So far, the World Cup has been less about the competition, or lack thereof, and more about the National Team’s examination of their own work and what must be corrected.

“Once we start getting a big lead, we start focusing on what do we need to work on — what do we have to get better [at] to win this gold medal,” Davis said. “I think that’s our biggest thing. Right now, we make sure we’re playing defense, make sure to stop turning the ball over a lot. That comes from everybody on the floor and even out to the bigs, taking better shots, making sure we rebound the ball. That’s the only way you can score the ball, when you have the ball, so we have to make sure that we limit our turnovers and rebound.”

As hard as it is to gauge a team’s performance when it’s steamrolling the competition, Coach K and his staff have had plenty of practice. Their streak of wins during World Cup/World Championship, Olympic and international exhibition games grew to 59 with the win over Ukraine.

“For me, I look for togetherness, effort, how we share the ball,” Coach K said after his team thumped the Dominican Republic Wednesday. “We felt we were going to win, and then how do you play, and overall I thought everyone left the court feeling good about how they played.”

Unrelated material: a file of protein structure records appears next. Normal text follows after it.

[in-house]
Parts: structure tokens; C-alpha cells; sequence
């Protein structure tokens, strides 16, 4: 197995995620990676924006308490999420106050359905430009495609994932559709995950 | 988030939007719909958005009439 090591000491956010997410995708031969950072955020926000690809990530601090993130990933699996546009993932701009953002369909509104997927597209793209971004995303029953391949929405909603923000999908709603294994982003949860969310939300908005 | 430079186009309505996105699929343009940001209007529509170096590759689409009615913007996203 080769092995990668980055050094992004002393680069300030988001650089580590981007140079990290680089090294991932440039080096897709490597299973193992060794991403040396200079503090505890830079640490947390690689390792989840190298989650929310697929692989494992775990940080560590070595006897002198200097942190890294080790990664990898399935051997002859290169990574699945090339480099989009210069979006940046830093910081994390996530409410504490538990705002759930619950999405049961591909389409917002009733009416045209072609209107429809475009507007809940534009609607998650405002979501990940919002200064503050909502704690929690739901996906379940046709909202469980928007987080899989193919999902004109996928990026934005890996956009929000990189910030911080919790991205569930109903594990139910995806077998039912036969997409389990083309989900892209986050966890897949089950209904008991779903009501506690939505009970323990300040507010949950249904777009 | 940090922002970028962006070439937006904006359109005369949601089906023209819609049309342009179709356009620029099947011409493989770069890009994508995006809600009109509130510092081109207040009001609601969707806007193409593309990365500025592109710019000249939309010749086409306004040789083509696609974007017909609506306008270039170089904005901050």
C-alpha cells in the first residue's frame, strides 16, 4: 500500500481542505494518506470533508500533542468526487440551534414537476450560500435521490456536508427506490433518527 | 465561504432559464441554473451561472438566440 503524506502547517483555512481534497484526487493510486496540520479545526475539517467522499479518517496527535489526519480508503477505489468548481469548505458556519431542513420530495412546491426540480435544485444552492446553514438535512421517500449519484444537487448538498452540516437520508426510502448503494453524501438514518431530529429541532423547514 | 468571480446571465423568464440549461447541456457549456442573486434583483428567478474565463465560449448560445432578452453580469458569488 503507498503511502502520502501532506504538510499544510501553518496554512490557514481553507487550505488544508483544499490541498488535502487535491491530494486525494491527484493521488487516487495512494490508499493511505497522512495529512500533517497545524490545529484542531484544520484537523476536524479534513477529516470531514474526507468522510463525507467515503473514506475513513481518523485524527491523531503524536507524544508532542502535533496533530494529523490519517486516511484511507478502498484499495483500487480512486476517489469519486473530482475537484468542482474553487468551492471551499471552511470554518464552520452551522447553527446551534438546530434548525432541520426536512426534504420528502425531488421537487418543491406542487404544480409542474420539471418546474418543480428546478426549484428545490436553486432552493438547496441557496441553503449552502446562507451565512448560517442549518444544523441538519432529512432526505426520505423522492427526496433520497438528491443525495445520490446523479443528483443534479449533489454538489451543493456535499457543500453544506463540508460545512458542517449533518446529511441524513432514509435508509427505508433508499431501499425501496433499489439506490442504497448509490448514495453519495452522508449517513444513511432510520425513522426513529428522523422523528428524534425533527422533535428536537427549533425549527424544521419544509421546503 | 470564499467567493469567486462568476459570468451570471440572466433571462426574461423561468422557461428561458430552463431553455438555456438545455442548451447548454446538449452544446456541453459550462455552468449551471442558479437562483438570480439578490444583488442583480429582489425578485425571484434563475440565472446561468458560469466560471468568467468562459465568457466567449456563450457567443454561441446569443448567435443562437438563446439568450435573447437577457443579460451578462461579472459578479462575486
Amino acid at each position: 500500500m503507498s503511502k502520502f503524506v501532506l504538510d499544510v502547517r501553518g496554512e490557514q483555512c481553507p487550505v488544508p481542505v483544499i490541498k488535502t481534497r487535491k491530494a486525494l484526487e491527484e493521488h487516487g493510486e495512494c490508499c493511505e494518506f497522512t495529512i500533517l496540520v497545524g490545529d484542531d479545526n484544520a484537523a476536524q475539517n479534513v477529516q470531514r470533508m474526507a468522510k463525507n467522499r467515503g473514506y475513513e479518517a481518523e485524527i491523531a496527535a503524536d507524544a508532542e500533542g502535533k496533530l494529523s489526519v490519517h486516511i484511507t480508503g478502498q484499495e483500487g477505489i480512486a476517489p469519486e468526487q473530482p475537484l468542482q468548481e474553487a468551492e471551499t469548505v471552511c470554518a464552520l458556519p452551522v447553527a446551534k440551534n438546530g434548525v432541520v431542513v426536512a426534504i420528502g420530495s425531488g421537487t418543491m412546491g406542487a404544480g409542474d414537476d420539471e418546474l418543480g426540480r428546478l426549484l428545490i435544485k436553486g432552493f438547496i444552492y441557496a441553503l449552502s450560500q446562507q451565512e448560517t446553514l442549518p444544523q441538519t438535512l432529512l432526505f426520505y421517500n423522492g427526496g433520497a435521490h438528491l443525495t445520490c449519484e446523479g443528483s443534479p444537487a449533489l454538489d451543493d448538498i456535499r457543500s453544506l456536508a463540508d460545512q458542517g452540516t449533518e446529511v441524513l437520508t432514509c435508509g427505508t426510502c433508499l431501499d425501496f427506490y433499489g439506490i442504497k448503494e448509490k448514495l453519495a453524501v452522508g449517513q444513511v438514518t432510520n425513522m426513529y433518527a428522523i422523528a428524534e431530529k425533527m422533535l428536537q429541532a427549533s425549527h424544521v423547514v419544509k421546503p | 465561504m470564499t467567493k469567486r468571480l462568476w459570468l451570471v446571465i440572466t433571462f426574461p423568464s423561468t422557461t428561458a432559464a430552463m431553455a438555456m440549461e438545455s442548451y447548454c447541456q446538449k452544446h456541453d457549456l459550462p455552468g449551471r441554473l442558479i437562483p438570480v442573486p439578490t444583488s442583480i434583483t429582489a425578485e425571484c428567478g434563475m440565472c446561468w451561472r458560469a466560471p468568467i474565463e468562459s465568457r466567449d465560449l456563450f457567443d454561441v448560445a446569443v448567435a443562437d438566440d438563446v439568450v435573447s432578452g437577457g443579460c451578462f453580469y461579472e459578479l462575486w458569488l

Whether or not they can continue to play this way, with the tougher competition ahead, is the lingering question.

They have elite NBA perimeter scorers — James Harden, Steph Curry, Klay Thompson, Kyrie Irving, DeMar DeRozan, Rudy Gay and Derrick Rose all qualify — that would be more than happy to crank up their output if needed.

But why change if what you’ve been doing has worked this well so far?

“I honestly don’t think we’re going to change a lot,” said Thompson, like Faried a newbie to this sort of competition. “Like I said before, it’s on the defensive end. Teams don’t have the lateral quickness and length and athleticism that we do.”

Even if that kind of talk strikes some as a bit brash, it’s honest. It’s that confidence the U.S. has built over the years.

“We’ve just got to keep clogging those passing lanes and make it tough on them when they go to the basket and limit 3-point opportunities,” Thompson continued, “because a lot of these great European teams have great shooters. We just want to make them get to the rim and finish over us. Guys like Anthony Davis and Kenneth and DeMarcus [Cousins] are monsters down there, so we know that’s our strength.”